Frank's Photography Site
CNJ "Backtrack" Line - May 2013 - Wilkes-Barre, PA
The CNJ Backtrack Line ran from Ashley to Penobscot (Mountain Top) around Wilkes-Barre Mountain
for a distance of almost 14 miles. It was built as an alternative to the Ashley Planes line which was on a very steep grade
and required the use of cables. The Ashley Planes line was completed in 1843, and the Backtrack Line in 1870.
After 1948, when the Ashley Planes line was abandoned, all CNJ traffic used the Backtrack Line
to reach Wilkes-Barre and points west/north (to Scranton). The Lehigh Valley Railroad was a parallel line for much of the distance
from New Jersey, and both companies' tracks ran through the Lehigh River gorge north of Jim Thorpe (Mauch Chunk)
and to the Mountain Top area east of Wilkes-Barre. The LV had a line similar to the CNJ Backtrack Line which
was called its "passenger main". It looped south around the mountain rather than north, but was abandoned in 1965.
The Lehigh Valley's main advantage was its "Mountain Bypass" which continued north from Mountain Top to the Dupont/Pittston area,
bypassing the steep grades, but bypassing Wilkes-Barre as well. Even though the CNJ didn't give up its PA lines until 1972,
beginning in 1965 certain track-use arrangements were made between the LV and CNJ in the Mountain Top area.
Eventually, all the LV's trackage was removed east of Laurel Run in favor of the CNJ trackage, but west of Laurel Run
the line which continues today is the ex-LV trackage. The Reading & Northern is the current operator
between Mehoopany, Pittston (including the Coxton Yard), and Lehighton.
The Backtrack Line became of lesser importance, but was kept in service until around 1972-73, when mine fires on the mountain
made the line unstable. Much of it was removed in the 1974-78 timeframe. The short portion from Ashley to the Allan Industries
scrapyard remained in place until around 1982-83 and saw occasional traffic, according to one source.
Here's the location of the now-gone Main Street crossing in Ashley, and a signal tower has been kept in place.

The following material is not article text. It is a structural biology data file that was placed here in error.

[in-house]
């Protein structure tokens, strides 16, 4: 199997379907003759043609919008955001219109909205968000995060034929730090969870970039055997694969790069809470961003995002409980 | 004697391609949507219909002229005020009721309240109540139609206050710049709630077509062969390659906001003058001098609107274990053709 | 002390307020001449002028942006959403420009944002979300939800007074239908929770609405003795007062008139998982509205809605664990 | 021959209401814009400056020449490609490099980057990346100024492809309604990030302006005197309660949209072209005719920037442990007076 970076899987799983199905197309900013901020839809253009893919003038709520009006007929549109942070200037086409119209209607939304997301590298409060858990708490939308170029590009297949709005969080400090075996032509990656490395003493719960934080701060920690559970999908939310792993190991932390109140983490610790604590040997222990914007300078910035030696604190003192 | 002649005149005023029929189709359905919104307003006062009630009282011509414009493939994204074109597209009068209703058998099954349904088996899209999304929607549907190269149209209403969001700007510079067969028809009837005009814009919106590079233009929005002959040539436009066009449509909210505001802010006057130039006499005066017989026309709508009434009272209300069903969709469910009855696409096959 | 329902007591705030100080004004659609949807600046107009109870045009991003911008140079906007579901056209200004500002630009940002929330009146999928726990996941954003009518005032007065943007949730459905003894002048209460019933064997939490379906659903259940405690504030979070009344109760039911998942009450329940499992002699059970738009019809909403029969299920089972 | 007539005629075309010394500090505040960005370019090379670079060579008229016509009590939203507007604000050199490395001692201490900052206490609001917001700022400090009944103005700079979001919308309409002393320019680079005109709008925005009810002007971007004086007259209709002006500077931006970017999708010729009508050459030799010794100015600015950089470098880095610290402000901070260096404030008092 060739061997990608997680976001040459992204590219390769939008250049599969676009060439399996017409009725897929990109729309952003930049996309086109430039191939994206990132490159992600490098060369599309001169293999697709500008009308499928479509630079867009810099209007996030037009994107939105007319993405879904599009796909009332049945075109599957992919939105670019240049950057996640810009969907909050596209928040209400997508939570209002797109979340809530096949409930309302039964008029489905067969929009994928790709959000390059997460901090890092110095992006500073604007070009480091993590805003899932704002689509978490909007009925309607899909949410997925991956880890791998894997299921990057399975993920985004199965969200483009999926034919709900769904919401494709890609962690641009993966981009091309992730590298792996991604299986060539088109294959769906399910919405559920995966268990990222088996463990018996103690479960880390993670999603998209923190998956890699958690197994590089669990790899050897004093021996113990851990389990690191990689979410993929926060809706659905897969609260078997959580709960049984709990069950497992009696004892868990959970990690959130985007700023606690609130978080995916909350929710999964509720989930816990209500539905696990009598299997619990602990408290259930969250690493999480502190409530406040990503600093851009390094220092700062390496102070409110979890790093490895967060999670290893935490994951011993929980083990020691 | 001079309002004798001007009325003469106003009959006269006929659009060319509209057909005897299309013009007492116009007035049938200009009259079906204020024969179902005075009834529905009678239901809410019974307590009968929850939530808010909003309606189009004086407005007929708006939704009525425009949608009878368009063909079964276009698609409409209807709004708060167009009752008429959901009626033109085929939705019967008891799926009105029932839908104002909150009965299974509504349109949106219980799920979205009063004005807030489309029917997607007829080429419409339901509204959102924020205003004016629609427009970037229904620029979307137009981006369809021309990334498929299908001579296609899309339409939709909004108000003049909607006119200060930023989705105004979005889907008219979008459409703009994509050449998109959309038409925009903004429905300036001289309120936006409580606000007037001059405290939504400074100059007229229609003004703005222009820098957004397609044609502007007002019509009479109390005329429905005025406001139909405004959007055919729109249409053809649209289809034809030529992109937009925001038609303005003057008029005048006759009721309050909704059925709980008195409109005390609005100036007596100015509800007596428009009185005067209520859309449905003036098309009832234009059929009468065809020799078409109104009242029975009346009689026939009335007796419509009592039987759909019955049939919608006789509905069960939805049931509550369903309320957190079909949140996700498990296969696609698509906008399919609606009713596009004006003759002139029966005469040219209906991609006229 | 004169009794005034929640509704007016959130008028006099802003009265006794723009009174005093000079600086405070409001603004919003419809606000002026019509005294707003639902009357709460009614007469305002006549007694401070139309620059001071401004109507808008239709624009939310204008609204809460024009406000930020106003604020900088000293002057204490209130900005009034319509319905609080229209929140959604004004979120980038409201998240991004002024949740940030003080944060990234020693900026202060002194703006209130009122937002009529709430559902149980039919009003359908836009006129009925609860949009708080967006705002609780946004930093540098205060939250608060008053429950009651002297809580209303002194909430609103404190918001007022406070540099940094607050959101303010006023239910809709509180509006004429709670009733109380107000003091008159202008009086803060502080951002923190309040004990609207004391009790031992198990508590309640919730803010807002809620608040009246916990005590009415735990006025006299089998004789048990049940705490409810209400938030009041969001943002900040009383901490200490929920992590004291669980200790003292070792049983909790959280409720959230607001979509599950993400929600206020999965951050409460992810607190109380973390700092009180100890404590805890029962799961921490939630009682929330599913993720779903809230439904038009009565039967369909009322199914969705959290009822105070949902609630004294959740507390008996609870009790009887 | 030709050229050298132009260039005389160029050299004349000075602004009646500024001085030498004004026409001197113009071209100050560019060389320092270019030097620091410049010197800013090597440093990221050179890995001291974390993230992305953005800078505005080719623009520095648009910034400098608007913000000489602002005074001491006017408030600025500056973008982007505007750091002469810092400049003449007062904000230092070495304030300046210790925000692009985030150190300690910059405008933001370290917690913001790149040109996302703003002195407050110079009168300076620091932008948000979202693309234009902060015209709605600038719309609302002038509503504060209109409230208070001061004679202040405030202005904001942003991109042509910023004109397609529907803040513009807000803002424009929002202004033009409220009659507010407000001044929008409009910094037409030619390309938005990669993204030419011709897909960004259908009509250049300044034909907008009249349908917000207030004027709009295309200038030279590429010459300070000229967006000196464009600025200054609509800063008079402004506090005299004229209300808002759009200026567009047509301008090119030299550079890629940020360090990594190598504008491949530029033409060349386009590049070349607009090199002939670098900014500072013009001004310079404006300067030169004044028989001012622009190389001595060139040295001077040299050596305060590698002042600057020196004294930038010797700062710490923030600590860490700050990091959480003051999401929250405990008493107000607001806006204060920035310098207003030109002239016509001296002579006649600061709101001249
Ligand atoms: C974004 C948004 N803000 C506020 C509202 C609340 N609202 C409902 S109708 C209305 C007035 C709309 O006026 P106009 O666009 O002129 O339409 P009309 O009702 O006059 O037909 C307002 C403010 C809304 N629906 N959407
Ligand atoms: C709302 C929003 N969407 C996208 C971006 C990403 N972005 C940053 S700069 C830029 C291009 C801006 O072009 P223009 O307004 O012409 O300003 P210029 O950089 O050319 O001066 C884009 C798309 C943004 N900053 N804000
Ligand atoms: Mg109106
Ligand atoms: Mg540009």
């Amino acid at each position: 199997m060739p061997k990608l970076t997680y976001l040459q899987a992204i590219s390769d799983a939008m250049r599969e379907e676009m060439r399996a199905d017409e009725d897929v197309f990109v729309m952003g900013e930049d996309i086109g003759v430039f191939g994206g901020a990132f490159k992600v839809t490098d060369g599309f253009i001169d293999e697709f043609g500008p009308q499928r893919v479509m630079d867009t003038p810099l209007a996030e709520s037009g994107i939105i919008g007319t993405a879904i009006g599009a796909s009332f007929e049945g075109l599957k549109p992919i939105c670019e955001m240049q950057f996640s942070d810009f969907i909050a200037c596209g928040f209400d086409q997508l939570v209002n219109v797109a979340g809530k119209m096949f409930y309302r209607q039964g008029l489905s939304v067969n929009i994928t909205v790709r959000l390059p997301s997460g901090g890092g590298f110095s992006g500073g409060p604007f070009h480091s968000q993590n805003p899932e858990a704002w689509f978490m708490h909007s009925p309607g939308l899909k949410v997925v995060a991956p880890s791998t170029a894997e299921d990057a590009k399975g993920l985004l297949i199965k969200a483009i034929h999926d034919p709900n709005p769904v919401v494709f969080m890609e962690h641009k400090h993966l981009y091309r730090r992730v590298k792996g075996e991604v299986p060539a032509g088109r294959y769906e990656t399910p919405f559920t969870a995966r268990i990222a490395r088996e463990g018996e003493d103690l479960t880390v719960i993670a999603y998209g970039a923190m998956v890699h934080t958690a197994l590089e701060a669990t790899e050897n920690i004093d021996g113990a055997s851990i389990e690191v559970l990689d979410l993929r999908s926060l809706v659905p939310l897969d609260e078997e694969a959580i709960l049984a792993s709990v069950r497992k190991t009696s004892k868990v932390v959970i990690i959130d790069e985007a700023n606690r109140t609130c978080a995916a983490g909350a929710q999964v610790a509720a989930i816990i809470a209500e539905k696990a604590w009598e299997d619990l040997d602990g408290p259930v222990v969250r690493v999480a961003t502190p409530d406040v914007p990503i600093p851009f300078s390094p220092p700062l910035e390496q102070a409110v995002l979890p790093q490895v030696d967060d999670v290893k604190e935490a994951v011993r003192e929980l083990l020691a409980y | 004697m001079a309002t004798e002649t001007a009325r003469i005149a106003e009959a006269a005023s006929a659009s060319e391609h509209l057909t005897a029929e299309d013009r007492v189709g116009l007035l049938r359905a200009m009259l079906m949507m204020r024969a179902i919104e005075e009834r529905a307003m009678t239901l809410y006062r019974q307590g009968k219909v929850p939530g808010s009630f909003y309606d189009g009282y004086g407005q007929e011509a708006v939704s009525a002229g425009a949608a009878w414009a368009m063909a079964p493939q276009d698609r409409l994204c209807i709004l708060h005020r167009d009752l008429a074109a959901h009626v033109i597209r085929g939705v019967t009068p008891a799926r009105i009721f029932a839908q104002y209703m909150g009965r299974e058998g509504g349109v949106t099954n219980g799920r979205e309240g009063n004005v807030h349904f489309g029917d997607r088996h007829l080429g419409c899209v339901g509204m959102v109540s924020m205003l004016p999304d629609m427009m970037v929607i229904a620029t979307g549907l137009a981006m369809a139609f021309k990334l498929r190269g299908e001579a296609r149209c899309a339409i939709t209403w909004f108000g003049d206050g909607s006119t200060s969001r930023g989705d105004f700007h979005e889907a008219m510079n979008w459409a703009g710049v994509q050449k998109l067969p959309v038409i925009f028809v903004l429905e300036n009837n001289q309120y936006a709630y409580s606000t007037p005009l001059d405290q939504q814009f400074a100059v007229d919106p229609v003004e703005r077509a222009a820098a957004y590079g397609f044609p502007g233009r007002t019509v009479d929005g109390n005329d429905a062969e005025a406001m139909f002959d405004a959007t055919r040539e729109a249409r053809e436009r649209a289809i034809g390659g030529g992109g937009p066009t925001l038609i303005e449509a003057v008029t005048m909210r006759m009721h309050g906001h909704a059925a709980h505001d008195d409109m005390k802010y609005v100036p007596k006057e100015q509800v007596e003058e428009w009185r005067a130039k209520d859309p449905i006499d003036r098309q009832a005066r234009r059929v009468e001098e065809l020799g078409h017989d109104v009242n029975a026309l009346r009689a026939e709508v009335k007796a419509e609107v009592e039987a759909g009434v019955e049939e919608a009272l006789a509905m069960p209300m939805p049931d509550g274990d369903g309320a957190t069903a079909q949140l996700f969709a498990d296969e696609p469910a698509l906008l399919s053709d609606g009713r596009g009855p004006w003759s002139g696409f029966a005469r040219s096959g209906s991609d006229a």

This is to the left of point "A" on the key below, near the star, and along the upper yellow line.
"C" is the Nanticoke Branch (now also abandoned, but sections of track can still be found).
"D" and "E" are long-gone connectors, and the green lines were the WB&H interurban, abandoned in 1933.
We will be going from point "A" to point "B", which is the Allan Industries scrapyard.
Here we are looking east in the woods and dirt paths just to the right of the letter "A",
a bit east of where the Backtrack Line crossed over the Nanticoke branch on an overpass.
No tracks remnants remain, but the line would have passed to the left of the power pole.
Another spot along the dirt paths just south of the previous photo.
If you followed the right fork, you would arrive at the Nanticoke Branch ROW just east of its Main Street underpass.
For the next photos in this section, I drove into the Ashley trailer park (accessible from Hazleton St),
and to the extreme northeast point at letter "F" in the above key.
Here I parked on the street and walked up to the former ROW area.
Not much to see here, but there were some cinders mixed in with the gravel along the path.
Now I headed east, and we will cross under all four highway overpasses which were built over the former ROW.
The first one is I-81 south, the second two are for Route 309, and the last is I-81 north.
Here's the I-81 south overpass and the gravel path/former ROW just beyond.
Next we come to the first Route 309 overpass, and from here on east, there are plenty of old ties still in place.
Here's the second Route 309 overpass, and a few piles of railroad scrap.
After this point, the ties become very consistent, protrude from the ground more, and there's evidence of a second track.
Approaching the last bridge (I-81 north), there's a huge pile of debris just before the gate marking the entrance
to the Allan Industries scrapyard. This was where the rail line passed through. There's no fence or gate just to the right, though.
Once in the scrap yard itself, the ROW would have passed directly through here, to the left of this small building.
On the next "key" map below, Allan Industries is at "A", lower left. After the above segment,
I headed to Johnson Road, which is at point "B" on the key and comes off Route 309 (W-B Twp. Blvd.).
I took the right fork and headed up the hill, but couldn't find where the ROW would have crossed the road (point "C").
So I went to the top of the hill to point "D" and took a few shots of the scenery,
In the fourth photo I zoomed in to downtown Wilkes-Barre (5/22/13)...
For the last part of the trip, I went to Northampton St. (point "E"), to the point just beyond the last buildings,
where the ROW would have crossed the road. On the north side, there was just a gravel path and a few "natives".
Here we are walking back out to the road, and the ROW would have crossed where you see the hump-ish area in the second photo.
To the left of the former ROW area is a gravel road, and a small park-like area with a parking area.
Almost sure I wouldn't find anything else, suddenly I spotted this bit of rail protruding from the north side of
Northampton Street, near cracks that went across the pavement... a real "ah-ha" moment...
That's all for now from me on this line, but be sure to check out
page on nepaview.com,
where Mike and his party hike further up the Backtrack Line for some interesting photos...
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